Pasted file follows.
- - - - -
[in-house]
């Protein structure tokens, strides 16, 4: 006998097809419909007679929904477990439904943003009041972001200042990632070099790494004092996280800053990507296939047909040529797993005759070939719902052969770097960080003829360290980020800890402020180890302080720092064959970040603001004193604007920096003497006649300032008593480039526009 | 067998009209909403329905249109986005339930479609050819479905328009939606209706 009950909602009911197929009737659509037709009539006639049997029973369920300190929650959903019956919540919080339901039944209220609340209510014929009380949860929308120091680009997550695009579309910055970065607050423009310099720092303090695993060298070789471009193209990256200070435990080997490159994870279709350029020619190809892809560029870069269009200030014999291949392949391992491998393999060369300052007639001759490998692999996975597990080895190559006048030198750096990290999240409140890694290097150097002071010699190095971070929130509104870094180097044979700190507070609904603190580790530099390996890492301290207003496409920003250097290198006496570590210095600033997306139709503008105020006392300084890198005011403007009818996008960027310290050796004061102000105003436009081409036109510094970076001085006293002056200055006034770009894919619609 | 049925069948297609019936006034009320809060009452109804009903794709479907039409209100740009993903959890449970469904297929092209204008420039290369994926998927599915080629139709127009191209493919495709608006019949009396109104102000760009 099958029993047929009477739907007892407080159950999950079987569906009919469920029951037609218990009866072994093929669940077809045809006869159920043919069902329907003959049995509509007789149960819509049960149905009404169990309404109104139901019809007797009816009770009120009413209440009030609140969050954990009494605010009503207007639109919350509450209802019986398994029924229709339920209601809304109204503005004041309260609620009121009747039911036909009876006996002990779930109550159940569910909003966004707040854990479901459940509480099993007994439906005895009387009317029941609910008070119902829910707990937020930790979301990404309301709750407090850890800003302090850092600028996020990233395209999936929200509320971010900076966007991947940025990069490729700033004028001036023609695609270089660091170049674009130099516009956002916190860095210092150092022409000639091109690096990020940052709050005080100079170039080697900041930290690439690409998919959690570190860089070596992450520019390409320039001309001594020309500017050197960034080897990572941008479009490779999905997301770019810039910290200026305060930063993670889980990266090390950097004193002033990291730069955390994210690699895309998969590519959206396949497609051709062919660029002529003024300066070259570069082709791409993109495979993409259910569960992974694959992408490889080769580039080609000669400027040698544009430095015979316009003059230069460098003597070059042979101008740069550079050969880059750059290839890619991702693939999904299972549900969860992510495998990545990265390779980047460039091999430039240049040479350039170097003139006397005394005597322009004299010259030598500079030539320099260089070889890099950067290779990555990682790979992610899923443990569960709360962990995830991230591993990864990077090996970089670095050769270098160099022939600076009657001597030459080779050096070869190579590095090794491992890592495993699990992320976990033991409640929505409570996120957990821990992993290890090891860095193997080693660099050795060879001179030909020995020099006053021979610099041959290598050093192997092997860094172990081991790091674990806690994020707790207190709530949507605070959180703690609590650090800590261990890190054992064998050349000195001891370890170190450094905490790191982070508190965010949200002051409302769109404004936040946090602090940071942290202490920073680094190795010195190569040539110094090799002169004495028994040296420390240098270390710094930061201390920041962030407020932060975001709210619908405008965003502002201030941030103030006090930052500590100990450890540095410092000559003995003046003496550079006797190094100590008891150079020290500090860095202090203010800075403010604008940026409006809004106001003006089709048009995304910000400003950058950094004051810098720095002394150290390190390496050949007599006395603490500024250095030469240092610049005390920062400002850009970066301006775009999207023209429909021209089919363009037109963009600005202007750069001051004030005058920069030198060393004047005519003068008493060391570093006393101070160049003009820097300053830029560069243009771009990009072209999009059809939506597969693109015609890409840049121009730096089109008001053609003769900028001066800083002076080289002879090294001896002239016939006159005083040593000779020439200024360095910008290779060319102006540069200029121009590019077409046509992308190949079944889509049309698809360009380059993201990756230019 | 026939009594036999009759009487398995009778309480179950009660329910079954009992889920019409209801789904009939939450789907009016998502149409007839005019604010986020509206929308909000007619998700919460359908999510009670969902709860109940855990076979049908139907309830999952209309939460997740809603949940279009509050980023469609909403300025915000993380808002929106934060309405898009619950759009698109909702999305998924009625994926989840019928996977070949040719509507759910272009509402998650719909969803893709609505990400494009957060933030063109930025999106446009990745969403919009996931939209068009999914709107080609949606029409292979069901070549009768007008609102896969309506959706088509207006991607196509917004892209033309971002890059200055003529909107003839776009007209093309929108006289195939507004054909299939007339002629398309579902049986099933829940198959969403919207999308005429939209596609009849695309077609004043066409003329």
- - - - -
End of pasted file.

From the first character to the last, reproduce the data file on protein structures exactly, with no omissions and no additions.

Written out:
[in-house]
């Protein structure tokens, strides 16, 4: 006998097809419909007679929904477990439904943003009041972001200042990632070099790494004092996280800053990507296939047909040529797993005759070939719902052969770097960080003829360290980020800890402020180890302080720092064959970040603001004193604007920096003497006649300032008593480039526009 | 067998009209909403329905249109986005339930479609050819479905328009939606209706 009950909602009911197929009737659509037709009539006639049997029973369920300190929650959903019956919540919080339901039944209220609340209510014929009380949860929308120091680009997550695009579309910055970065607050423009310099720092303090695993060298070789471009193209990256200070435990080997490159994870279709350029020619190809892809560029870069269009200030014999291949392949391992491998393999060369300052007639001759490998692999996975597990080895190559006048030198750096990290999240409140890694290097150097002071010699190095971070929130509104870094180097044979700190507070609904603190580790530099390996890492301290207003496409920003250097290198006496570590210095600033997306139709503008105020006392300084890198005011403007009818996008960027310290050796004061102000105003436009081409036109510094970076001085006293002056200055006034770009894919619609 | 049925069948297609019936006034009320809060009452109804009903794709479907039409209100740009993903959890449970469904297929092209204008420039290369994926998927599915080629139709127009191209493919495709608006019949009396109104102000760009 099958029993047929009477739907007892407080159950999950079987569906009919469920029951037609218990009866072994093929669940077809045809006869159920043919069902329907003959049995509509007789149960819509049960149905009404169990309404109104139901019809007797009816009770009120009413209440009030609140969050954990009494605010009503207007639109919350509450209802019986398994029924229709339920209601809304109204503005004041309260609620009121009747039911036909009876006996002990779930109550159940569910909003966004707040854990479901459940509480099993007994439906005895009387009317029941609910008070119902829910707990937020930790979301990404309301709750407090850890800003302090850092600028996020990233395209999936929200509320971010900076966007991947940025990069490729700033004028001036023609695609270089660091170049674009130099516009956002916190860095210092150092022409000639091109690096990020940052709050005080100079170039080697900041930290690439690409998919959690570190860089070596992450520019390409320039001309001594020309500017050197960034080897990572941008479009490779999905997301770019810039910290200026305060930063993670889980990266090390950097004193002033990291730069955390994210690699895309998969590519959206396949497609051709062919660029002529003024300066070259570069082709791409993109495979993409259910569960992974694959992408490889080769580039080609000669400027040698544009430095015979316009003059230069460098003597070059042979101008740069550079050969880059750059290839890619991702693939999904299972549900969860992510495998990545990265390779980047460039091999430039240049040479350039170097003139006397005394005597322009004299010259030598500079030539320099260089070889890099950067290779990555990682790979992610899923443990569960709360962990995830991230591993990864990077090996970089670095050769270098160099022939600076009657001597030459080779050096070869190579590095090794491992890592495993699990992320976990033991409640929505409570996120957990821990992993290890090891860095193997080693660099050795060879001179030909020995020099006053021979610099041959290598050093192997092997860094172990081991790091674990806690994020707790207190709530949507605070959180703690609590650090800590261990890190054992064998050349000195001891370890170190450094905490790191982070508190965010949200002051409302769109404004936040946090602090940071942290202490920073680094190795010195190569040539110094090799002169004495028994040296420390240098270390710094930061201390920041962030407020932060975001709210619908405008965003502002201030941030103030006090930052500590100990450890540095410092000559003995003046003496550079006797190094100590008891150079020290500090860095202090203010800075403010604008940026409006809004106001003006089709048009995304910000400003950058950094004051810098720095002394150290390190390496050949007599006395603490500024250095030469240092610049005390920062400002850009970066301006775009999207023209429909021209089919363009037109963009600005202007750069001051004030005058920069030198060393004047005519003068008493060391570093006393101070160049003009820097300053830029560069243009771009990009072209999009059809939506597969693109015609890409840049121009730096089109008001053609003769900028001066800083002076080289002879090294001896002239016939006159005083040593000779020439200024360095910008290779060319102006540069200029121009590019077409046509992308190949079944889509049309698809360009380059993201990756230019 | 026939009594036999009759009487398995009778309480179950009660329910079954009992889920019409209801789904009939939450789907009016998502149409007839005019604010986020509206929308909000007619998700919460359908999510009670969902709860109940855990076979049908139907309830999952209309939460997740809603949940279009509050980023469609909403300025915000993380808002929106934060309405898009619950759009698109909702999305998924009625994926989840019928996977070949040719509507759910272009509402998650719909969803893709609505990400494009957060933030063109930025999106446009990745969403919009996931939209068009999914709107080609949606029409292979069901070549009768007008609102896969309506959706088509207006991607196509917004892209033309971002890059200055003529909107003839776009007209093309929108006289195939507004054909299939007339002629398309579902049986099933829940198959969403919207999308005429939209596609009849695309077609004043066409003329």